For more specifics on what will be covered throughout the day and how to register, please visit the event page.

While the growth of digital books in the broader market has slowed, it has settled as a significant portion of the popular book market. Packages of scholarly e-monographs and the availability of e-book collections for the library market continue to increase as publishers become more comfortable with offering material via library channels. While the market for e-books matures, the systems for managing delivery of the titles continue to develop. Dominant players still remain, but other entrants are providing innovative solutions for publishers and libraries. During this virtual conference, we will explore the changes underway in the marketplace for electronic books and how those developments impact the availability to patrons of digital books. In addition to business trends, the interconnected issues of content forms, platforms, and devices for accessing e-books will also be covered.

NISO Webinar: Internet of Things
Wednesday, October 19
10:00 a.m. - 11:30 a.m., EDT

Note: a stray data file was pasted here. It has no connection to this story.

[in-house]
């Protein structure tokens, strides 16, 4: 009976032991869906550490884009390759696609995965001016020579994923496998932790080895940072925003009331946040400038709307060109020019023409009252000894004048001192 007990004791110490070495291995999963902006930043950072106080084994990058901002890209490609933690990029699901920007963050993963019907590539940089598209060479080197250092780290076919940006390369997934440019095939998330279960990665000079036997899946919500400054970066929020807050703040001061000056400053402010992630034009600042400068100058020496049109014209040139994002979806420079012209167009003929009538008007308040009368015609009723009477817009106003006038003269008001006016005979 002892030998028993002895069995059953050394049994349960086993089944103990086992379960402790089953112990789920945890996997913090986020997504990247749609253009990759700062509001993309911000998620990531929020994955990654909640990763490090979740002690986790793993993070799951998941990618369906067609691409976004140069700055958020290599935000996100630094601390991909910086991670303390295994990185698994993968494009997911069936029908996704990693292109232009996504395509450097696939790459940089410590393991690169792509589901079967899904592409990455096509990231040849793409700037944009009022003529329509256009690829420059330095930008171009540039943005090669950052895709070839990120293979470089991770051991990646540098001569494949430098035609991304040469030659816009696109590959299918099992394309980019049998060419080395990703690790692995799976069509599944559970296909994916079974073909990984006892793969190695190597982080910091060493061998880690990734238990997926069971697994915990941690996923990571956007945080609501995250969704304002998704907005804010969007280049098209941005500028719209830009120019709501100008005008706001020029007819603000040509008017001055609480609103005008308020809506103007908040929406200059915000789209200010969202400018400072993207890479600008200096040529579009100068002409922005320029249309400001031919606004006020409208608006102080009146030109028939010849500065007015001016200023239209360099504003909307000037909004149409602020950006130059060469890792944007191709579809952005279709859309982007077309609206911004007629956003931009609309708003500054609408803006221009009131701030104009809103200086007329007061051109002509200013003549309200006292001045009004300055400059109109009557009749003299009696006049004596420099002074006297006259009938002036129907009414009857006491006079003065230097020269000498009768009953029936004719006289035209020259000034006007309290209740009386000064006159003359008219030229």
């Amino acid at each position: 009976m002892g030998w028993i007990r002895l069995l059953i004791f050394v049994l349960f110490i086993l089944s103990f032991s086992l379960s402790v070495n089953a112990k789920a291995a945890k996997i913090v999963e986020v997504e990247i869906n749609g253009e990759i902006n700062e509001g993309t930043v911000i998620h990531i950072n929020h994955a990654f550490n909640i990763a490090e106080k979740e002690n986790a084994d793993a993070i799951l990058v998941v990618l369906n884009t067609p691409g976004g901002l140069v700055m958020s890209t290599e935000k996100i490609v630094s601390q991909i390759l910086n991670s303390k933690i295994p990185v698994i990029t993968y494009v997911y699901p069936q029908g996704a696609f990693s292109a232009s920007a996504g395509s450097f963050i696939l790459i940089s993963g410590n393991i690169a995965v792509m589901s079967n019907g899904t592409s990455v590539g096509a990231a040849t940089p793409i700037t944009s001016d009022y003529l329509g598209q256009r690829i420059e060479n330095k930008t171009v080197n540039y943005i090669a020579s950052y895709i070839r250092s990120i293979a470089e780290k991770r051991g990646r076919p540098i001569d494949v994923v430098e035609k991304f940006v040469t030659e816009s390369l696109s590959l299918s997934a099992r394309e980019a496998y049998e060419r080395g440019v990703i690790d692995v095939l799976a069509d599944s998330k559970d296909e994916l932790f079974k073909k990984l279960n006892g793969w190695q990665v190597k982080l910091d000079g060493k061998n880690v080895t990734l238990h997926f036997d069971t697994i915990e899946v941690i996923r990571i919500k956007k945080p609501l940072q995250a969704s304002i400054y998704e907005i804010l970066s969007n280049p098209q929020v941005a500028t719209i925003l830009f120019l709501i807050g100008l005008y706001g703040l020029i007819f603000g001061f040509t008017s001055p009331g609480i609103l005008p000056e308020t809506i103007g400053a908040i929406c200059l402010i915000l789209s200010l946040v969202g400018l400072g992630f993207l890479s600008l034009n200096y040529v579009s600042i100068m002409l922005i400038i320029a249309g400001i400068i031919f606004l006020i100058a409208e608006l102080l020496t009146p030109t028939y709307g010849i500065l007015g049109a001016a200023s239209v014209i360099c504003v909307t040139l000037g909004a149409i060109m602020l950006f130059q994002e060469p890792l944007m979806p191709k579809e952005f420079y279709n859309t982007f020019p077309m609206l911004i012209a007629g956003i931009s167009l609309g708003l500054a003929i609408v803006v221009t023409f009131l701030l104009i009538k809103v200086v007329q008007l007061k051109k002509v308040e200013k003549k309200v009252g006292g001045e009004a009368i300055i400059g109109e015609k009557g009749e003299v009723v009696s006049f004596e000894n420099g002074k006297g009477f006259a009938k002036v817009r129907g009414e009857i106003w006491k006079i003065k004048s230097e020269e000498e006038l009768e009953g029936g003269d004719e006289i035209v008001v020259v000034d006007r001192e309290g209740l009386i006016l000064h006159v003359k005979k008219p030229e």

For details of scope and how to register, please .

The decrease in the cost of sensors and the connectivity necessary to support them have given rise to a network of interconnected devices. This network, often called the Internet of Things (IoT), creates a variety of information management challenges. For the library and publishing communities, the IoT presents opportunities and challenges regarding the gathering, organization, and processing of the tremendous amounts of data the IoT generates. This session will introduce concepts and potential implications of the IoT on the information management community.

NISO/ICSTI Joint Webinar: Enabling Innovations for Researcher Workflows and Scholarly Communication
Wednesday, October 26
1:00 p.m. - 2:30 p.m., EDT

For details as to scope and how to register, please visit the NISO event page.

(Please note this October 26 event is not part of the regularly scheduled NISO webinar series, included as a benefit of NISO LSA membership; it requires a separate registration fee.)

This webinar focuses on the usage of the innovative tools that have been developed to facilitate information sharing and collaboration in the scholarly world. Presenters will address the need for consensus among stakeholders in differing scientific communities on the principles needed to guide implementation so as to positively impact research practice, openness, efficiency, reproducibility, and quality of outcomes.